14 June 2011

A Tale of Three Goat Cheeses: Notes on a Fromage Flight

I recently had the pleasure of sampling some delicious and intriguing fromage with the esteemed Goudacris. We found ourselves in the heart of San Francisco's rapidly-bougifying Mission District and remembered that there was a new cheese establishment in town.

Aptly named Mission Cheese,
this place has just the right amount of trend: a tall chalkboard serves as the day's menu; a sleek, chartreuse tiled bar complements the otherwise minimalist décor. There is also some compelling chalkboard art involving sheep whose fleece is made of people's names. The spot is best described as a “cheese cafe” that also happens to be a cheese shop. They have an extensive list of fromages that can be purchased by the pound, but most patrons seem to come for the cheese flights, cheese sandwiches, and adult beverages.

Gouda and I settled on the “Pacific NW” cheese flight, a glass of Periscope ros
é (on tap, of course), and a bottle of Scrimshaw. Our flight was introduced to us by a charming gal who seemed to really know her fromage. The flight contained three fromages (all goat), three exciting cheese knives, some baguette slices, green apple slices, and cornichons.

The first cheese was “Up in Smoke”, an award-winning goat cheese from Oregon's central coast that's first smoked over alder and hickory and then wrapped in smoked maple leaves. Very impressive. It looks like a delectable fromage dolma, and I felt like a kid at christmas as we unwrapped our little fromage gift. Up in Smoke's taste was described to us as “bacony”, but I found its flavor to have more of a smoked ham or smoked turkey quality. Then again, I'm a vegetarian, so perhaps I shouldn't be trusted on this. What I do know is that this cheese was delicious. Some chevres tend to be a bit dry, flaky, and crumbly (which can end up being quite messy), but this goaty fromage was creamy and spreadable. We sampled it plain, with bread, and with apple. The apple-fromage combination was simply delightful – the pungent, smoky creaminess (or was it creamy smokiness?) was complemented perfectly by the apple's tart crispness. yum.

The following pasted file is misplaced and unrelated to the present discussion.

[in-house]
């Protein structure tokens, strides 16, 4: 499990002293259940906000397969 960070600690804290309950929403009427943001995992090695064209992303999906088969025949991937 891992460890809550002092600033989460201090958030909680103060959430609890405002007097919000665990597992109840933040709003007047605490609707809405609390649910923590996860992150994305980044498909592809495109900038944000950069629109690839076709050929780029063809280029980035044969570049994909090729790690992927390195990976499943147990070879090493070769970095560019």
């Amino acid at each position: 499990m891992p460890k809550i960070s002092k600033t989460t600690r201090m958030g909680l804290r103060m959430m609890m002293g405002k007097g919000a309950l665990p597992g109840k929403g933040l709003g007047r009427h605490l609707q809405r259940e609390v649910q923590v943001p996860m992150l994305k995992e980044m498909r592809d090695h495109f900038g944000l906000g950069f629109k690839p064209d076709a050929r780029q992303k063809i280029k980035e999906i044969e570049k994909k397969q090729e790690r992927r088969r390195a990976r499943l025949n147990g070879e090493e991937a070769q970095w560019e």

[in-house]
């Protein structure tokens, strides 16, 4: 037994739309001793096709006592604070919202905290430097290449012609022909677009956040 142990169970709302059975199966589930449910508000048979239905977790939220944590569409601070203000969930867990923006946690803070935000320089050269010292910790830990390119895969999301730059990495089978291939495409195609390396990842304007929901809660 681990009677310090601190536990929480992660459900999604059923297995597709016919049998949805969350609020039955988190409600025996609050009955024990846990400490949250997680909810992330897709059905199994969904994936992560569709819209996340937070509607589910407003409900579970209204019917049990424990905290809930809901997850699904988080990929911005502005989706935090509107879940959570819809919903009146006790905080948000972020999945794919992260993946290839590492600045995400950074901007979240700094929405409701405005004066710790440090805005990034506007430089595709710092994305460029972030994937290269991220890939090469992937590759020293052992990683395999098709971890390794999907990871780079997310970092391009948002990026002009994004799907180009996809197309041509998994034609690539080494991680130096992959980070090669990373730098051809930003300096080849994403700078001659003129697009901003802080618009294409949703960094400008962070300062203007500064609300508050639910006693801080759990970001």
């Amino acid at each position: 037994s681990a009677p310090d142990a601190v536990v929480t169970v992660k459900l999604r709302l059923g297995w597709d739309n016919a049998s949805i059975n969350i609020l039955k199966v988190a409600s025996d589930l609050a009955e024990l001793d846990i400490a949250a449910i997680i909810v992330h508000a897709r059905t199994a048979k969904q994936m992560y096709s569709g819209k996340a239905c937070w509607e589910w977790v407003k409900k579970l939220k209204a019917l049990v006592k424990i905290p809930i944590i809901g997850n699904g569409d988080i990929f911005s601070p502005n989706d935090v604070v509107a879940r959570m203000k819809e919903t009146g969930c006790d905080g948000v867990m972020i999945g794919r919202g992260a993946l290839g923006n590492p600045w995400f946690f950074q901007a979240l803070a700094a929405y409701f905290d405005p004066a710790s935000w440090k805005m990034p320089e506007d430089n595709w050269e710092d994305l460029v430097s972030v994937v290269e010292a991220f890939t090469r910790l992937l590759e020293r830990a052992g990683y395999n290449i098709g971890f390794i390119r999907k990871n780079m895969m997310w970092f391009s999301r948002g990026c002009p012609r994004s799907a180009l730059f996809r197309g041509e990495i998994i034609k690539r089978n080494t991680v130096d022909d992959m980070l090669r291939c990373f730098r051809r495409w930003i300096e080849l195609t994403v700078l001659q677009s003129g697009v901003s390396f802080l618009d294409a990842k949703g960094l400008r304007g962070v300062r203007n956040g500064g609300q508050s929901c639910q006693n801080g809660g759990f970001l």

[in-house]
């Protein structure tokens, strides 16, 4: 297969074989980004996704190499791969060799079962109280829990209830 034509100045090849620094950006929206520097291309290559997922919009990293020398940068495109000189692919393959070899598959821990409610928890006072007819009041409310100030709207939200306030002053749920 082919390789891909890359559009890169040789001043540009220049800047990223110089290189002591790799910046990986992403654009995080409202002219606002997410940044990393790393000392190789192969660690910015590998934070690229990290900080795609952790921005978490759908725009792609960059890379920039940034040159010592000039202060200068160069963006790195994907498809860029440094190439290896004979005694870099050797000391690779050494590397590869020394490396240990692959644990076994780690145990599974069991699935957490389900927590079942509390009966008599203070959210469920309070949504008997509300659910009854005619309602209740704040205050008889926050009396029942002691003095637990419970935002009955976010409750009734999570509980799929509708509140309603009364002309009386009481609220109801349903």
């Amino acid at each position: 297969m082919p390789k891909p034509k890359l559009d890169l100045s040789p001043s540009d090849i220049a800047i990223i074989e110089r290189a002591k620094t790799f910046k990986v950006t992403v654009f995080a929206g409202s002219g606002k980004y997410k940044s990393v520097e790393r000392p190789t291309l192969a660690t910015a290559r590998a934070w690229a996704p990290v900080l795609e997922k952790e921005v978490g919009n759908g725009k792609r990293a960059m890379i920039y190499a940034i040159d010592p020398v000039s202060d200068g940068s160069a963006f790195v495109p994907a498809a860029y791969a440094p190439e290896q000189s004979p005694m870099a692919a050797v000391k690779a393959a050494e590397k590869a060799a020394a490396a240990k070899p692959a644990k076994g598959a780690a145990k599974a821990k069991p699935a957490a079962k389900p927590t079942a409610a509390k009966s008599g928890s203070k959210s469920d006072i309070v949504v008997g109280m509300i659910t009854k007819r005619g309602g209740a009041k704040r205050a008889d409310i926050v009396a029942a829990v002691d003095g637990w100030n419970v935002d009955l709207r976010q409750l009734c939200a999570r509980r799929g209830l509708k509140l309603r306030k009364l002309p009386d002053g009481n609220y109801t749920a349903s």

The next leg of our fromage journey took us to Bend, Oregon for the “Pondhopper”, a semi-hard goat cheese. Its claim to fame is that it's washed in a local beer, which is meant to give it a hops-y flavor. Here's a review of the process (and the fromage). This cheese was considerably more subtle than the first, but this is not to say that it wasn't complex. Au contraire! For me, eating the Pondhopper was like eating several cheeses in one, each flavor arriving in succession like Wonka's three-course dinner gum. I initially got hints of monterey jack, followed by a tangy, almost brie-like taste, and then a more pungent, grassy flavor. Outstanding! I felt that the beer notes were most prevalent in the final stages. This is an extremely compelling cheese that I hope to enjoy again soon. It's supposed to make an excellent mac-and-cheese, but I think its subtlety may be better enjoyed in small slices, especially at $39/lb. Zing!